There’s a reason why the Beat Generation never inspired a movie that’s as good as the literature it created, and it’s sadly reiterated by John Krokidas’s Kill Your Darlings.
Beat lit was made to thwart convention, sentiment and by-the-book storytelling, but that’s exactly the stuff of which most movies are made. If you wanted to make a film that reflected what this postwar American cultural revolution was about, it would look more like an experimental art movie than this tale of Allen Ginsberg In Love, a pretty good alternative title for Kill Your Darlings.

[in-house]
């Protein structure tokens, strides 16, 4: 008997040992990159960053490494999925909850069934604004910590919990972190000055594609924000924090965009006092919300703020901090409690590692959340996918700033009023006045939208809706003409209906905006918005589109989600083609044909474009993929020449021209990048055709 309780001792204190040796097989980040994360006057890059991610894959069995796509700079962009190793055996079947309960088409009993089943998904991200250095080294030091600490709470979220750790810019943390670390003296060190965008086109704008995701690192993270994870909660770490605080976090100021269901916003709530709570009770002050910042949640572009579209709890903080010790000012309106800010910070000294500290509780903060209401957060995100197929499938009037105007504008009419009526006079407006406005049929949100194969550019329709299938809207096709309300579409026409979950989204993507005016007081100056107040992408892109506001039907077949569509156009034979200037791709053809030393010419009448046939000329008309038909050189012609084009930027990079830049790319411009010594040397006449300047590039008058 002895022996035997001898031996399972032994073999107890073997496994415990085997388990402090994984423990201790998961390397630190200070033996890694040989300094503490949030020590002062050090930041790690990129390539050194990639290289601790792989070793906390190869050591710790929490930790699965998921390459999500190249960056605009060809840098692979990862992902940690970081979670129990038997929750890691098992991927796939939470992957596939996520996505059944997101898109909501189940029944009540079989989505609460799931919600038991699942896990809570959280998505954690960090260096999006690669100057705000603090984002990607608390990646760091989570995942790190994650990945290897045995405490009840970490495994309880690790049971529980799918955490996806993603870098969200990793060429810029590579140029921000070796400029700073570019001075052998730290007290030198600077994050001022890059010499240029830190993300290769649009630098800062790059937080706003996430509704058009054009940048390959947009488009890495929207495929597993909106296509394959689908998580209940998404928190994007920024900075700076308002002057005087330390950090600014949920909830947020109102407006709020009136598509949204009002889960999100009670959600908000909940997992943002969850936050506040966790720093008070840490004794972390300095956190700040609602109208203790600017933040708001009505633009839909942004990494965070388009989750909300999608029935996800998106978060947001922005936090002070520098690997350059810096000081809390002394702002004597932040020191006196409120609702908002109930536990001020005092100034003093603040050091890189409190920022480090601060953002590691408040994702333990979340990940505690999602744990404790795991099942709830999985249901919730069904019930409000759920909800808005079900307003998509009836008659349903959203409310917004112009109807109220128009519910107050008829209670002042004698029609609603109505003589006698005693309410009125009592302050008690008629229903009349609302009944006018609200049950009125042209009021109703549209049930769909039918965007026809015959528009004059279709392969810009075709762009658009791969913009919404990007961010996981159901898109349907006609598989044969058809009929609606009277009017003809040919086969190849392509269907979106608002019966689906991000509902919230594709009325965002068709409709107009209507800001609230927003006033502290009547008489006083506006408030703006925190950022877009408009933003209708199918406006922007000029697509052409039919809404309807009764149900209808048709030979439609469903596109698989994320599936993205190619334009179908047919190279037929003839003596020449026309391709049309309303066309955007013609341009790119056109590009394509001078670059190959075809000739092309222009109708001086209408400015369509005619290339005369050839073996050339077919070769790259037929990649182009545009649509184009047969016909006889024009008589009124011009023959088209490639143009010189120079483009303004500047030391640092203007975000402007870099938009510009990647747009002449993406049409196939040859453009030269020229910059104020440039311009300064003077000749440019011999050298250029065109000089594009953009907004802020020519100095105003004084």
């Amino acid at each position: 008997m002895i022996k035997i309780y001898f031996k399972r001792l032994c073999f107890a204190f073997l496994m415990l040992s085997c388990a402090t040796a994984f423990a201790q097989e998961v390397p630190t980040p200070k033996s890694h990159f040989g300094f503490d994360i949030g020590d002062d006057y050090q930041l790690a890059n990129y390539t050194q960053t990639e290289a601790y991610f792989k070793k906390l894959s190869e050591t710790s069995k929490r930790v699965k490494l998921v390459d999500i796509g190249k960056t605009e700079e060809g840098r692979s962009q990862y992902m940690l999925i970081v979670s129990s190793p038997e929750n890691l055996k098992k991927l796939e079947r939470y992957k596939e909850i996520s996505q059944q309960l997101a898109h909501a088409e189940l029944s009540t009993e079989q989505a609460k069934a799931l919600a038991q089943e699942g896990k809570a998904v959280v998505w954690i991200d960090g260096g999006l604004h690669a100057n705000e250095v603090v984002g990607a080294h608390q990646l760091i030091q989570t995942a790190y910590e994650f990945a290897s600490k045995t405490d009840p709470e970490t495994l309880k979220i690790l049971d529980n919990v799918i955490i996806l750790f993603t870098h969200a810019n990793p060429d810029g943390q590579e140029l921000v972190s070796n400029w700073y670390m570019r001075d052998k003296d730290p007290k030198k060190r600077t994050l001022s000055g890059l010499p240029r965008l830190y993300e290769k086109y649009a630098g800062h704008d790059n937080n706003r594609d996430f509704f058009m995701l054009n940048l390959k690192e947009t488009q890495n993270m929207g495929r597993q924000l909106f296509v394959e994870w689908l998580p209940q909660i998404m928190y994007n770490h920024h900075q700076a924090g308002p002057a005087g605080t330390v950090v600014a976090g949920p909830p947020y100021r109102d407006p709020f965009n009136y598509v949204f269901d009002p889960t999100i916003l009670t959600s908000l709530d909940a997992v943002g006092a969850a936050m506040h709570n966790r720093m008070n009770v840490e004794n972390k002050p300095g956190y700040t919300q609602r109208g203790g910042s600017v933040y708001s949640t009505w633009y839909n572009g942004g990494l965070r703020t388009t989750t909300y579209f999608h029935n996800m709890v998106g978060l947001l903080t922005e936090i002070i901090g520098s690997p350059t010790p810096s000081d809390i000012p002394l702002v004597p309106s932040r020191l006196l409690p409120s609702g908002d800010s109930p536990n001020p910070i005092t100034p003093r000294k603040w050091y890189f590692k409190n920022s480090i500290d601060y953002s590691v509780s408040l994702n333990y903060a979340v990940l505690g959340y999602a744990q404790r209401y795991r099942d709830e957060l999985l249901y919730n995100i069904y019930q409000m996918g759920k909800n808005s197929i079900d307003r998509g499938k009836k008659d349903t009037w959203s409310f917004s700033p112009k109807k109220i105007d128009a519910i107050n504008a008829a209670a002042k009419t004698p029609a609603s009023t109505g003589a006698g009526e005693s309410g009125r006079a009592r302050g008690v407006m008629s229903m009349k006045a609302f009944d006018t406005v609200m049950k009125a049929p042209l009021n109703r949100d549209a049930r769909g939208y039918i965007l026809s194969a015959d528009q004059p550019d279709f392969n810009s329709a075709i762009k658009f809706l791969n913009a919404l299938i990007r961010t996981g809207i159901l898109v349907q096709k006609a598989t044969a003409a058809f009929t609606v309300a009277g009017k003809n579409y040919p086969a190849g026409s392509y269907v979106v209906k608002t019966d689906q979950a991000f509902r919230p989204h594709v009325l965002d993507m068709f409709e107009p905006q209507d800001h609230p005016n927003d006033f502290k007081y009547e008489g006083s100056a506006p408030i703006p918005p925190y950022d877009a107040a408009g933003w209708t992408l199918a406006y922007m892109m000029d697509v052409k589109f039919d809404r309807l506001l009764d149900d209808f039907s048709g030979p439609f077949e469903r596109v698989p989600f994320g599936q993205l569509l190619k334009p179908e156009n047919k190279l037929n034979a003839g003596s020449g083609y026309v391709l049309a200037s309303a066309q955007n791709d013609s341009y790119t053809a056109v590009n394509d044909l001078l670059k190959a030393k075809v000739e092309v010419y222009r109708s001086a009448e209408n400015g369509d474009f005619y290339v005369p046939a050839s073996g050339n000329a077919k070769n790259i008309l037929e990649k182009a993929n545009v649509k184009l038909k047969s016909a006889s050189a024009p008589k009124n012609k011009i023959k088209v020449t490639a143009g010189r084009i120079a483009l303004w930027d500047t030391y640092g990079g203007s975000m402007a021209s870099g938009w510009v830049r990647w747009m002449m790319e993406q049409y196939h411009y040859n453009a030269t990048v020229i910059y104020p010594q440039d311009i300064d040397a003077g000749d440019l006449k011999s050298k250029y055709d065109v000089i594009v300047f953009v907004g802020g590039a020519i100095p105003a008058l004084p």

Unfolding in the earth tones of a college coming-of-age movie, and starring Daniel Radcliffe as Ginsberg, the deeply closeted young college freshman, Kill Your Darlings suggests Ginsberg’s epic poem Howl would not have been written had he not fallen for the dangerously attractive Lucien Carr (Dane DeHaan).
Even if that were true, it adds nothing to our understanding of Howl, and the movie is exactly what the poem isn’t: ordinary.